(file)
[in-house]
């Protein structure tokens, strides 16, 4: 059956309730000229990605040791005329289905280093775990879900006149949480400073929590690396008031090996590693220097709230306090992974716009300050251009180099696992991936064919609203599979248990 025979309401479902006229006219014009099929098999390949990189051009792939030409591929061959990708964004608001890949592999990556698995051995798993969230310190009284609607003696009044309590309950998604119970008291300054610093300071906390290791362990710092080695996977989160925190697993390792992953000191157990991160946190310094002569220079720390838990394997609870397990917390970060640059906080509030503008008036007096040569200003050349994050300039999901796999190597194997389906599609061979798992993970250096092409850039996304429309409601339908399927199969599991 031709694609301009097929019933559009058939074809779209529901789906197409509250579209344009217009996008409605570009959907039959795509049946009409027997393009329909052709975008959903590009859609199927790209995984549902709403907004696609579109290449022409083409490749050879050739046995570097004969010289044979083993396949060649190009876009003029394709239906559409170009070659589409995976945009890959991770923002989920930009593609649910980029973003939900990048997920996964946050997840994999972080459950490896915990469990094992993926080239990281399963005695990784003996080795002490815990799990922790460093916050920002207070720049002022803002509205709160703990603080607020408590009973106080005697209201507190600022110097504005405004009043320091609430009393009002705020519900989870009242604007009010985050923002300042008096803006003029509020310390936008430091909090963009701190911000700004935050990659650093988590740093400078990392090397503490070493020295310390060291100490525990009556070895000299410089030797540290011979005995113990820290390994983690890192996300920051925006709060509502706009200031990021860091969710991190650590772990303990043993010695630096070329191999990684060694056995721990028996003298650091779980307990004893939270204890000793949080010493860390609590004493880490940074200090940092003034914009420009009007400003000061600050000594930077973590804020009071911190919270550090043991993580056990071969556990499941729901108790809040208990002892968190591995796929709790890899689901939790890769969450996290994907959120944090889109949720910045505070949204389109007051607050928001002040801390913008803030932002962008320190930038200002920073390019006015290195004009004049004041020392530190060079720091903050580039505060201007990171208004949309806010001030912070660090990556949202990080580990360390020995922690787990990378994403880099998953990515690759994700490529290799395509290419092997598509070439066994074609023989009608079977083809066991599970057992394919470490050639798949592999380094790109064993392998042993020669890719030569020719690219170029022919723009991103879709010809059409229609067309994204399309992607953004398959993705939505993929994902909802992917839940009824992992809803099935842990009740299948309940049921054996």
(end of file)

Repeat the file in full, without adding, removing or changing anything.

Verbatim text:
[in-house]
């Protein structure tokens, strides 16, 4: 059956309730000229990605040791005329289905280093775990879900006149949480400073929590690396008031090996590693220097709230306090992974716009300050251009180099696992991936064919609203599979248990 025979309401479902006229006219014009099929098999390949990189051009792939030409591929061959990708964004608001890949592999990556698995051995798993969230310190009284609607003696009044309590309950998604119970008291300054610093300071906390290791362990710092080695996977989160925190697993390792992953000191157990991160946190310094002569220079720390838990394997609870397990917390970060640059906080509030503008008036007096040569200003050349994050300039999901796999190597194997389906599609061979798992993970250096092409850039996304429309409601339908399927199969599991 031709694609301009097929019933559009058939074809779209529901789906197409509250579209344009217009996008409605570009959907039959795509049946009409027997393009329909052709975008959903590009859609199927790209995984549902709403907004696609579109290449022409083409490749050879050739046995570097004969010289044979083993396949060649190009876009003029394709239906559409170009070659589409995976945009890959991770923002989920930009593609649910980029973003939900990048997920996964946050997840994999972080459950490896915990469990094992993926080239990281399963005695990784003996080795002490815990799990922790460093916050920002207070720049002022803002509205709160703990603080607020408590009973106080005697209201507190600022110097504005405004009043320091609430009393009002705020519900989870009242604007009010985050923002300042008096803006003029509020310390936008430091909090963009701190911000700004935050990659650093988590740093400078990392090397503490070493020295310390060291100490525990009556070895000299410089030797540290011979005995113990820290390994983690890192996300920051925006709060509502706009200031990021860091969710991190650590772990303990043993010695630096070329191999990684060694056995721990028996003298650091779980307990004893939270204890000793949080010493860390609590004493880490940074200090940092003034914009420009009007400003000061600050000594930077973590804020009071911190919270550090043991993580056990071969556990499941729901108790809040208990002892968190591995796929709790890899689901939790890769969450996290994907959120944090889109949720910045505070949204389109007051607050928001002040801390913008803030932002962008320190930038200002920073390019006015290195004009004049004041020392530190060079720091903050580039505060201007990171208004949309806010001030912070660090990556949202990080580990360390020995922690787990990378994403880099998953990515690759994700490529290799395509290419092997598509070439066994074609023989009608079977083809066991599970057992394919470490050639798949592999380094790109064993392998042993020669890719030569020719690219170029022919723009991103879709010809059409229609067309994204399309992607953004398959993705939505993929994902909802992917839940009824992992809803099935842990009740299948309940049921054996």